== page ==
Nissan temporarily took down its websites earlier this week following a series of distributed denial of service (DDoS) attacks launched by the hacktivist group Anonymous.
According to a report by Agence France-Presse, Japan’s second largest car manufacturer first witnessed a spike in web traffic on Tuesday evening and decided to shut down its global websites a few hours later.
“We take any potential threat to our information systems seriously,” Nissan said in a statement. “Because of a potential distributed denial of service attack, we are temporarily suspending service on our websites to prevent further risks.”
At around the same time that Nissan’s sites went dark, a Twitter account operating under the bannerof Anonymous claimed responsibility for the attack.
The account also tweeted out images of dolphins being hunted in the wild along with a photograph of Japanese Prime Minister Shinzo Abe inspecting a Nissan automobile.
— Anonymous (@_RektFaggot_) January 12, 2016
As of this writing, Nissan’s websites are back online.
One of the attackers who participated in the DDoS campaign offered an explanation to the BBC of why Nissan had been targeted:
“They are a big corporation in Japan, and we have targeted big corporations to spread awareness about the killing [of dolphins] in the cove in Taiji because the Japanese news is censoring it. As a note for Nissan, we are not out to harm your customer data or system data.”
The attacks against Nissan represent the latest phase in Anonymous’ “#OpWhales” campaign, which began back in December when Japan announced that it would resume hunting whales in the Antarctic, reports The Independent.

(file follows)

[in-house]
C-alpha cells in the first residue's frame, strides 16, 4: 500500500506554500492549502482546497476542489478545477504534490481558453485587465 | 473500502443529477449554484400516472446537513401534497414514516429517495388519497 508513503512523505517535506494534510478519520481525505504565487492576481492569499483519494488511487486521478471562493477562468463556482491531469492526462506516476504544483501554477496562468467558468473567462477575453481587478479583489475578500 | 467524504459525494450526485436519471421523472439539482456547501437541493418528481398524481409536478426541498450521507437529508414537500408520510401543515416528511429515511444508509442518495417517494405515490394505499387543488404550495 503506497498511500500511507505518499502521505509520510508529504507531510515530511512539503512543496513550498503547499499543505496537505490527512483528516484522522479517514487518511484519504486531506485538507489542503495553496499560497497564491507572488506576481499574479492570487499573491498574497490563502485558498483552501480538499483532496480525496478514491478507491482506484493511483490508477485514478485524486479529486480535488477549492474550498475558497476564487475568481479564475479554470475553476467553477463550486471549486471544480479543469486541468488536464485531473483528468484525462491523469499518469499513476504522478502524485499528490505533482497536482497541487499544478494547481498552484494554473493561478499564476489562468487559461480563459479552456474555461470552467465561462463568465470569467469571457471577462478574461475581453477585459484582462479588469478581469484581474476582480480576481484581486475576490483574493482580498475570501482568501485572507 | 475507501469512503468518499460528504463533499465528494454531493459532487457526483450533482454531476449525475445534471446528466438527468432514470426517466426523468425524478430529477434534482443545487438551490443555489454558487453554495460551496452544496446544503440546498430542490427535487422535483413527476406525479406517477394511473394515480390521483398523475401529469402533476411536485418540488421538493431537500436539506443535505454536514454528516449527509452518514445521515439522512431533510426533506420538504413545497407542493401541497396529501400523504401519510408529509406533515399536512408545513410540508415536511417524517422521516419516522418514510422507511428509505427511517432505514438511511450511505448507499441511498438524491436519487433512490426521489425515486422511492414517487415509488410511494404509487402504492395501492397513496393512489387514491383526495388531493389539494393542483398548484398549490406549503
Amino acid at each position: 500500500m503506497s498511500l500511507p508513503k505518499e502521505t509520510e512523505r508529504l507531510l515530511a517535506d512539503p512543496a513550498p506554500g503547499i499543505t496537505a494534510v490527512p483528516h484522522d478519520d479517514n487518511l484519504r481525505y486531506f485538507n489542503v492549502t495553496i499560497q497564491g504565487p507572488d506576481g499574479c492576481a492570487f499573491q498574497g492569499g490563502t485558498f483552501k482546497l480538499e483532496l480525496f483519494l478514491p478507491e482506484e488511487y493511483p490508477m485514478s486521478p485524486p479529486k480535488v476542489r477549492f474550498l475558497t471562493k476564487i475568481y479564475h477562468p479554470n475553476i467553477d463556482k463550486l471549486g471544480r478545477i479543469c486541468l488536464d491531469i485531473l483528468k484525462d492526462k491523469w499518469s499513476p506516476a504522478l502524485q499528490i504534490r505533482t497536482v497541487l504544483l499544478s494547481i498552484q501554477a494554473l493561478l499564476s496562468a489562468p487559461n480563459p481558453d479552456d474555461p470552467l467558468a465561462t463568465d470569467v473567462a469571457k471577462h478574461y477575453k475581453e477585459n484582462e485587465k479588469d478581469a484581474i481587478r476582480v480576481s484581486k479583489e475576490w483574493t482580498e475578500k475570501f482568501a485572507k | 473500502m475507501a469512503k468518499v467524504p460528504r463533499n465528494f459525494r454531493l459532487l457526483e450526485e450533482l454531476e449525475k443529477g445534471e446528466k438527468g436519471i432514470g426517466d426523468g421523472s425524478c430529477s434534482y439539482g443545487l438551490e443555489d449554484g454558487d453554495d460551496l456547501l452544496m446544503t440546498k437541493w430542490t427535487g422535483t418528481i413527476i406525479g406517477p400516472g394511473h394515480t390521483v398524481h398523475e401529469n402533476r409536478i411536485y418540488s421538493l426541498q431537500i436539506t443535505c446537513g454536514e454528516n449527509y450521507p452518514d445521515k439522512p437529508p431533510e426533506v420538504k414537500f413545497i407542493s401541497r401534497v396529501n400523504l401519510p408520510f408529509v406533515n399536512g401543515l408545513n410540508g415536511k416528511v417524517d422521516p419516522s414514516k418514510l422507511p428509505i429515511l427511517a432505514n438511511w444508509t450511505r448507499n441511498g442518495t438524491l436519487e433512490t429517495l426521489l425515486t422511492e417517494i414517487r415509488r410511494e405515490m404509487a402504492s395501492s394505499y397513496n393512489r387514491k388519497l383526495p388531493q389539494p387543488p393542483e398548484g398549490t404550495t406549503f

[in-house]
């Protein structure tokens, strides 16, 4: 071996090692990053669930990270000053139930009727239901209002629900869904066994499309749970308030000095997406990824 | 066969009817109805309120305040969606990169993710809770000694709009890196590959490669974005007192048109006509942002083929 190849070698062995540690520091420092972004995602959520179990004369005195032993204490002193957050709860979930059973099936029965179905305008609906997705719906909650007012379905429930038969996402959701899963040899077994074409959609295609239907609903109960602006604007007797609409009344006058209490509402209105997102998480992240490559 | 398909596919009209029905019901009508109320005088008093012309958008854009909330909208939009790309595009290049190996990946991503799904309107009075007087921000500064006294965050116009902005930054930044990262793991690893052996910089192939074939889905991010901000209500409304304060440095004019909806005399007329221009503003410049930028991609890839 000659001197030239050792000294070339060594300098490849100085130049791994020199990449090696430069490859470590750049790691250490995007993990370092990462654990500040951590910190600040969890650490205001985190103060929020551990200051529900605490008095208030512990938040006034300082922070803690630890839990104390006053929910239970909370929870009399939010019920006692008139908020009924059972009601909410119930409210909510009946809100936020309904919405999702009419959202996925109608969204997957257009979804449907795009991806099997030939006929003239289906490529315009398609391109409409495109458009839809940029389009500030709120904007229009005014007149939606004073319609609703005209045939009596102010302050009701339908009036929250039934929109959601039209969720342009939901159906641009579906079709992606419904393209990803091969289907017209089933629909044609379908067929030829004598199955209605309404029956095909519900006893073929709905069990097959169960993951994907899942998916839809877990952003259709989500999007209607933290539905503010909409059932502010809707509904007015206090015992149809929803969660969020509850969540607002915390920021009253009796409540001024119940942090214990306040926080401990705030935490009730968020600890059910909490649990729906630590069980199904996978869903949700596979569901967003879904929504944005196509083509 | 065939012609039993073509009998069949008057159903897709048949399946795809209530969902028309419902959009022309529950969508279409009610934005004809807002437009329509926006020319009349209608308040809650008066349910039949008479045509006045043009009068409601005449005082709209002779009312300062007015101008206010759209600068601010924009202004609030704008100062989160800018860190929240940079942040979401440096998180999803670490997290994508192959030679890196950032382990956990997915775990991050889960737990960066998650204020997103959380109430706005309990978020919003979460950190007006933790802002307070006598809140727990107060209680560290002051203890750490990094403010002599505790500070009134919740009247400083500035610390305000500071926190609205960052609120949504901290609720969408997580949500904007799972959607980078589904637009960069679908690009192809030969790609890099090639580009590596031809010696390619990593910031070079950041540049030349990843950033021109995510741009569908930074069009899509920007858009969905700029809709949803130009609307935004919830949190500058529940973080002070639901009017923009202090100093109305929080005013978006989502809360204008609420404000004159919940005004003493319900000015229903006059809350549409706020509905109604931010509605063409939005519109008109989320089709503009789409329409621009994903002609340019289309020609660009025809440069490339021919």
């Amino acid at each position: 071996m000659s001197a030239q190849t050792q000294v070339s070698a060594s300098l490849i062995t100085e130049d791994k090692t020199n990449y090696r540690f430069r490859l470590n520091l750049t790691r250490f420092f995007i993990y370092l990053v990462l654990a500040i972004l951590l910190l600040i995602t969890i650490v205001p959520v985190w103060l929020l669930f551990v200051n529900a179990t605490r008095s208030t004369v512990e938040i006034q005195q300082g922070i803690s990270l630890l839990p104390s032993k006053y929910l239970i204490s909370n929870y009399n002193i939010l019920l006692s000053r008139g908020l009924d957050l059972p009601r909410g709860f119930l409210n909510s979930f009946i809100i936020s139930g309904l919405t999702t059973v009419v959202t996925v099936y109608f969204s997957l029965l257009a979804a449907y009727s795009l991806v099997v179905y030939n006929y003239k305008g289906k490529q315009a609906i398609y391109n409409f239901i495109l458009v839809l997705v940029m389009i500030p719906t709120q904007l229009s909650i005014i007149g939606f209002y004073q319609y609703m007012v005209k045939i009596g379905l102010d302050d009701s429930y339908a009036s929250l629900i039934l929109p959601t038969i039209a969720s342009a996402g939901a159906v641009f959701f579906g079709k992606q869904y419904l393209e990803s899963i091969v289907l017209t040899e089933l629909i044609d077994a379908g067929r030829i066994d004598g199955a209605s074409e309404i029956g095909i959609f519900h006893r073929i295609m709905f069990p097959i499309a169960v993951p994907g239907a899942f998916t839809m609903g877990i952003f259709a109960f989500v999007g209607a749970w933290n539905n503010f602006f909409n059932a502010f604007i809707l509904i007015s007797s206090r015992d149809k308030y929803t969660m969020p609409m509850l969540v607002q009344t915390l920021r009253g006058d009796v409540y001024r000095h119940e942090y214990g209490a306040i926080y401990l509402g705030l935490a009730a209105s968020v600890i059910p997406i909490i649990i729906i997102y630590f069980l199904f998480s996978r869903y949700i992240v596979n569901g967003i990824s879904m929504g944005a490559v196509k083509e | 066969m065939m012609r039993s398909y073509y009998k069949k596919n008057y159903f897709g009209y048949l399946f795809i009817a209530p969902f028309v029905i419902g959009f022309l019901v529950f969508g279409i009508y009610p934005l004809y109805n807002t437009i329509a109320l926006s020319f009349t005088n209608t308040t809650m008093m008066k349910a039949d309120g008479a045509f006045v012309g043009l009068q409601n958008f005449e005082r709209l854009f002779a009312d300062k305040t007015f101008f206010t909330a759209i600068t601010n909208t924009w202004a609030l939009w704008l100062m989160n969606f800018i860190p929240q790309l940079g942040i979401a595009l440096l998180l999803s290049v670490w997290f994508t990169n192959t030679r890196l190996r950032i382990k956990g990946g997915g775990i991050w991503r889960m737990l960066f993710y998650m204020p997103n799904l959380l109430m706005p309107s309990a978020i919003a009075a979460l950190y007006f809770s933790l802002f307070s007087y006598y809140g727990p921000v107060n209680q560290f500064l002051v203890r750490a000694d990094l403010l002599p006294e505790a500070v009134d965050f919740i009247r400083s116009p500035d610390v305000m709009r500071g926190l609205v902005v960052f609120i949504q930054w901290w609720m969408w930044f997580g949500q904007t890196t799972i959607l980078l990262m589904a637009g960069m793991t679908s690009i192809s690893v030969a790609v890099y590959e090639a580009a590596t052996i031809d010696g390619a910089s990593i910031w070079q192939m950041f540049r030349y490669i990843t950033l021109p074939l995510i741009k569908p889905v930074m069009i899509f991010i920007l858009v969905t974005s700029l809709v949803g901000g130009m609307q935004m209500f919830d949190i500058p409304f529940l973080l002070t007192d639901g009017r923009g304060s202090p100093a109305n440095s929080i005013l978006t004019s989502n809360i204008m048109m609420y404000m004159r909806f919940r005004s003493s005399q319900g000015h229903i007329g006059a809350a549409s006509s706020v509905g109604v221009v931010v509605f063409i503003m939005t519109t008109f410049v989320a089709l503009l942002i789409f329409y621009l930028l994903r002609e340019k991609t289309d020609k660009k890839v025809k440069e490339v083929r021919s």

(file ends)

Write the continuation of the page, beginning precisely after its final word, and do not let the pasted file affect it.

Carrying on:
In protest of this decision, the hacktivist group took down close to 100 websites of airports, whaling groups, and even the site of Prime Minister Shinzo Abe.
The group also released a video announcing the campaign against Japan on YouTube:
“We will not stand by and watch these innocent creatures be killed. Japan has no right to hunt these animals. We, the people, are digusted.”
Nissan has made it clear that it has no stance towards or connection with whale hunting. But then again, per the earlier statement an attacker made to the BBC, Anonymous has never claimed otherwise.
Nissan was always a strategic target; it was never symbolic. After failing to generate the attention it wanted in its December campaigns, the group likely wanted to go as high profile as possible.
Well, they succeeded in garnering people’s attention. Whether Abe and the Japanese government respond in a manner that is receptive to Anonymous’ views remains to be seen.
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